- The Enterprise
- The Recorder
I am writing in response to the article regarding the Charles County Planning Commission’s adoption of BGI’s growth tier map that supports urban sprawl and will have detrimental environmental consequences.
I urge the Charles County commissioners to pay extremely close attention to the absurd remarks made by Lou Grasso in the article. Dismissive, flippant and arrogant are the words that came to mind as I read the article [“Tier law map earns county ‘rogue’ label,” Maryland Independent, Dec. 7].
He dismisses the warnings of 1000 Friends of Maryland as just another environmental group. This is also a slap in the face to the Maryland Department of Natural Resources and the Charles County Department of Growth and Planning Management.
Mr. Grasso basically said in the article that he would have listened to what the county’s Department of Planning and Growth Management had to say, but they insisted on submitting a plan based on their education, knowledge and expertise instead of what he wanted to hear. Why are we wasting our time and money on these staff members if the opinions they were hired to give can be so blatantly disregarded by appointed commission members?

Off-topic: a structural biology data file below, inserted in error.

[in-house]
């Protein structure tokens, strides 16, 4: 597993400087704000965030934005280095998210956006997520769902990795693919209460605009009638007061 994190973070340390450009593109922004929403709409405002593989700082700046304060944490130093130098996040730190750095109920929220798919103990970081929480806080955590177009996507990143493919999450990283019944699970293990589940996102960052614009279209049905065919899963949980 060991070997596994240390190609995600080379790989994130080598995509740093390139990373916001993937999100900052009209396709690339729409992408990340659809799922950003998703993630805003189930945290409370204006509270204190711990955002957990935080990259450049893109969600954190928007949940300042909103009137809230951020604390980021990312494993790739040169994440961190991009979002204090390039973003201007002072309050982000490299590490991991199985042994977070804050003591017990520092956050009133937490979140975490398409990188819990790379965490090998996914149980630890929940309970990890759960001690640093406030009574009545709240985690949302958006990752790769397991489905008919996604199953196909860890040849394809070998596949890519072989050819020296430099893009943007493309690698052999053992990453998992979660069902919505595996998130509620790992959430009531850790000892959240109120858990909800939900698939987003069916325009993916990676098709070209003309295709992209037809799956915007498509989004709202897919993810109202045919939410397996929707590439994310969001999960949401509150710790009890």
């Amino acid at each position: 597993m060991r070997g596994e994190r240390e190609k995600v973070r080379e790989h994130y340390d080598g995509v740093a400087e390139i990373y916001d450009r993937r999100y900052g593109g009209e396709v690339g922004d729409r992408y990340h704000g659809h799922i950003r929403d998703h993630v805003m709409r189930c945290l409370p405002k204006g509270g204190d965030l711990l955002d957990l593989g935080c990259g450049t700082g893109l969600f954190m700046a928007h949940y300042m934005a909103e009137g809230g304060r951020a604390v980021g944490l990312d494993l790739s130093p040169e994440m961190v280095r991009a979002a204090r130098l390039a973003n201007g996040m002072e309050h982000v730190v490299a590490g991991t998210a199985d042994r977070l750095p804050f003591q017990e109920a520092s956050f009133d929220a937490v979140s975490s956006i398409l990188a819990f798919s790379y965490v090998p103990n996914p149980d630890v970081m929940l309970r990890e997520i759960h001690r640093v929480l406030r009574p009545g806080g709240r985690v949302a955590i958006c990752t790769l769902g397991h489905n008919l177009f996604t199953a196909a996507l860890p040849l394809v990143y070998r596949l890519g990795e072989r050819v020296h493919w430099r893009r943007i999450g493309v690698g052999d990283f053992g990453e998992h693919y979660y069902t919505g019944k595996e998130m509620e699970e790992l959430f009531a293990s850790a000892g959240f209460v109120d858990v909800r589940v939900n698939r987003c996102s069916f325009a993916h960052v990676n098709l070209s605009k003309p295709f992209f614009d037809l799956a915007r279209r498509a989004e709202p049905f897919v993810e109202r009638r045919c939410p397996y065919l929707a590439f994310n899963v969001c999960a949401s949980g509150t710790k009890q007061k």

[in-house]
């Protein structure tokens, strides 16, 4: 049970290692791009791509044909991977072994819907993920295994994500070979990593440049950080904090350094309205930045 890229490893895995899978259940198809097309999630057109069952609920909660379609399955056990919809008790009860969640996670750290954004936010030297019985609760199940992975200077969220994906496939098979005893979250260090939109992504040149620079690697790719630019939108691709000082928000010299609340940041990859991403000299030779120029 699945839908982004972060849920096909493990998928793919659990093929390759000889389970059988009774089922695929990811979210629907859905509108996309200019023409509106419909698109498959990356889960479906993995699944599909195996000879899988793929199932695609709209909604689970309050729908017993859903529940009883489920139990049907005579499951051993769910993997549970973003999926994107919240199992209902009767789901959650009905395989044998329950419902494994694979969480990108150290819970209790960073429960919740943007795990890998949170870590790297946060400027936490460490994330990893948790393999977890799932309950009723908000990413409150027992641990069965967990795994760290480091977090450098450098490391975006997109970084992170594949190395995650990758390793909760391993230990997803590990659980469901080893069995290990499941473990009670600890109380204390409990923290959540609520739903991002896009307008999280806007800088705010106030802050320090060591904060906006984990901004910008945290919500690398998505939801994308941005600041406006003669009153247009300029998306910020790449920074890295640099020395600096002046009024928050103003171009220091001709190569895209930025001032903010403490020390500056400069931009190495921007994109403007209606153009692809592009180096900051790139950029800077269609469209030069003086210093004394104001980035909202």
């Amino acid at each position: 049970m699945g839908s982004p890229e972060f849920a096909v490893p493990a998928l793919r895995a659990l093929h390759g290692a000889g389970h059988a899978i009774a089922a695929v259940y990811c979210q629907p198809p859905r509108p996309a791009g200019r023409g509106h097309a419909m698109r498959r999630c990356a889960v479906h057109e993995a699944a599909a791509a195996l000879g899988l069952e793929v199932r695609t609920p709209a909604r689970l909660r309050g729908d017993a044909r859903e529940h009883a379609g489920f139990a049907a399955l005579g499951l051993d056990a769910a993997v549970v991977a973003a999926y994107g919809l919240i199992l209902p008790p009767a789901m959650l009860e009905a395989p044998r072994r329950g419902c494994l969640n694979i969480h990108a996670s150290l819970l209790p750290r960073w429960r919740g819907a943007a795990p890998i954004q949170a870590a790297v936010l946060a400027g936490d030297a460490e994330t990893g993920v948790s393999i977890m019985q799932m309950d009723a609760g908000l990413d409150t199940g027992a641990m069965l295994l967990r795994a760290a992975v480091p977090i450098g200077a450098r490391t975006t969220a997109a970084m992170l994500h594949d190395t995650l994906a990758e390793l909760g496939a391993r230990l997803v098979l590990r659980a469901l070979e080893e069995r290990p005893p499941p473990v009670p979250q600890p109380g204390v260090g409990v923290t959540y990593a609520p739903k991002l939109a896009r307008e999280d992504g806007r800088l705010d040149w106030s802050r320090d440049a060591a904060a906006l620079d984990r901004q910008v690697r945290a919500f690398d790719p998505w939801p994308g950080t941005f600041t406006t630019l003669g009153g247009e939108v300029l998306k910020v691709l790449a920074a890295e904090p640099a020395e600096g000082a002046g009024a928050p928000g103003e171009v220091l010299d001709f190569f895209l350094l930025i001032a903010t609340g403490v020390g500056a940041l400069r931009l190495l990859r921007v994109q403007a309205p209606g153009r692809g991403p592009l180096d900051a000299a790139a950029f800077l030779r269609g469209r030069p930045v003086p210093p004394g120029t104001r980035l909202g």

I don’t claim to be well-versed in the details of this argument. I have been reading the articles in the paper and definitely have a bias toward the more environmentally friendly side. I also have heard individual stories of this plan putting too many restrictions on landowners and not allowing families to build homes on family-owned land due to lot-size restrictions.
There has to be some happy medium. The two maps that were printed last Friday could not have been more different. It is preposterous to accept that there is no compromise between those two plans that would be acceptable. Someday soon, we are going to have to start putting financial interests aside and realize that our natural resources are community property.
I found the juxtaposition of this article with the one about Ming Li’s work on climate change and the rising water levels of the Chesapeake Bay very interesting. Maybe we should just develop all the land we can and make the developers as much money as we can now, because in the not too distant future it could all be underwater anyway.
Susan M. Peterson, La Plata